These results suggest several possible routes by which reminders of alternatives could have influenced children’s cognitive flexibility. The first possible influence could come through a cognitive route. Although in our study both the tester and the partner gave the same type of reminders, the consequences were different. When the tester pointed to seemingly irrelevant blocks, children may stop what they were thinking about and shift their attention to these blocks. However, these blocks did not bring any direct insights into the solution. Thus, these reminders did not improve children’s performance; rather they may make children temporarily neglect their main task goal and impair their working memory (e.g., Marcovitch et al., 2007; Chevalier and Blaye, 2008). On the other hand, when the partner pointed to seemingly irrelevant blocks, children may not take the suggestions seriously, and thus they may not allocate too much of their cognitive resources to these irrelevant blocks. Hence, their performance was not impaired.

The second possible influence on cognitive flexibility could come through an affective route. Compared to children whose tester did not provide any reminders, children whose tester provided some reminders may make children feel anxious, which may impair children’s performance especially when they were performing a relatively complex task (Arterberry et al., 2007). Compared to children whose partner simply sat beside them, children whose partner provided some reminders of alternatives may make children feel more pleasant. This kind of mildly positive mood may facilitate children’s cognitive flexibility. It is possible that positive mood may also improve children’s other cognitive functions such as perspective taking, goal setting, working memory, remote association, and attention shifting, which may further facilitate children’s cognitive flexibility (e.g., Ashby et al., 1999).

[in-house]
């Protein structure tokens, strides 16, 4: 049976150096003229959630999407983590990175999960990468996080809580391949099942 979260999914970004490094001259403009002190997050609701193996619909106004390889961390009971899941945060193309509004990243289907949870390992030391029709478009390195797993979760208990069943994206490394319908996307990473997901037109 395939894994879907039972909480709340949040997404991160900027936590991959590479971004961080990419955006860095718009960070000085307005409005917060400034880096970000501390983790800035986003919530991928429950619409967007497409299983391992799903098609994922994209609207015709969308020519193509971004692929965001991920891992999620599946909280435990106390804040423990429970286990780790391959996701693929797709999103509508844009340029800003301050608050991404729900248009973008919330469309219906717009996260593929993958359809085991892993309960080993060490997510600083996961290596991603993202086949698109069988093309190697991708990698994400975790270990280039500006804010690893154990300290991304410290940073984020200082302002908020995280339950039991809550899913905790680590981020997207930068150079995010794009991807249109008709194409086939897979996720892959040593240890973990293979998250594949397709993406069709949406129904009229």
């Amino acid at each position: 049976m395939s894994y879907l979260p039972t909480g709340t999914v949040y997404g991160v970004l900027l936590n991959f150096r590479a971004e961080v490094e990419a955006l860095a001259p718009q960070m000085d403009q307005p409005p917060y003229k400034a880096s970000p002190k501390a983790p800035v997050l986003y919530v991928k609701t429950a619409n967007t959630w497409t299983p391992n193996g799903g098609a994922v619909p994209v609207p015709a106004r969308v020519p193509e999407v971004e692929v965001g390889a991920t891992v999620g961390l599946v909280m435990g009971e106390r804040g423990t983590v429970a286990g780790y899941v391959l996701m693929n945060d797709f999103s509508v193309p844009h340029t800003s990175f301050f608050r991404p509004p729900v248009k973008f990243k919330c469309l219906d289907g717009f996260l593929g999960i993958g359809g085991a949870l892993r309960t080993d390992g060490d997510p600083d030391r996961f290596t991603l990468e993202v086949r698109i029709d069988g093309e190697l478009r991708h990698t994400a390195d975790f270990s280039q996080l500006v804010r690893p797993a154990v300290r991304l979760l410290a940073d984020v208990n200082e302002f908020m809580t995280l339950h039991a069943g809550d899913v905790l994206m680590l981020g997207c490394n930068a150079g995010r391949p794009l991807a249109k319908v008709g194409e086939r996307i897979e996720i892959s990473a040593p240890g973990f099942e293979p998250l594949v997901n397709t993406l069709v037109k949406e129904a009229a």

The third possible influence on cognitive flexibility could come through an intrinsic motivation route. It is possible that reminders of alternatives provided by a partner may increase children’s intrinsic motivation, which may increase children’s cognitive flexibility as well as children’s feeling of pleasantness. By contrast, reminders of alternatives provided by a tester may impair children’s cognitive flexibility as well as children’s feeling of pleasantness. This proposal is in line with the SDT (Ryan and Deci, 2015) and previous findings (Qu et al., 2013).

Last, it is also possible that reminders of alternatives influenced children’s cognitive flexibility via all three routes. Therefore, future studies with other cognitive, motivational, and affective measures are needed to further examine these possibilities.

Implications, Limitations, and Future Directions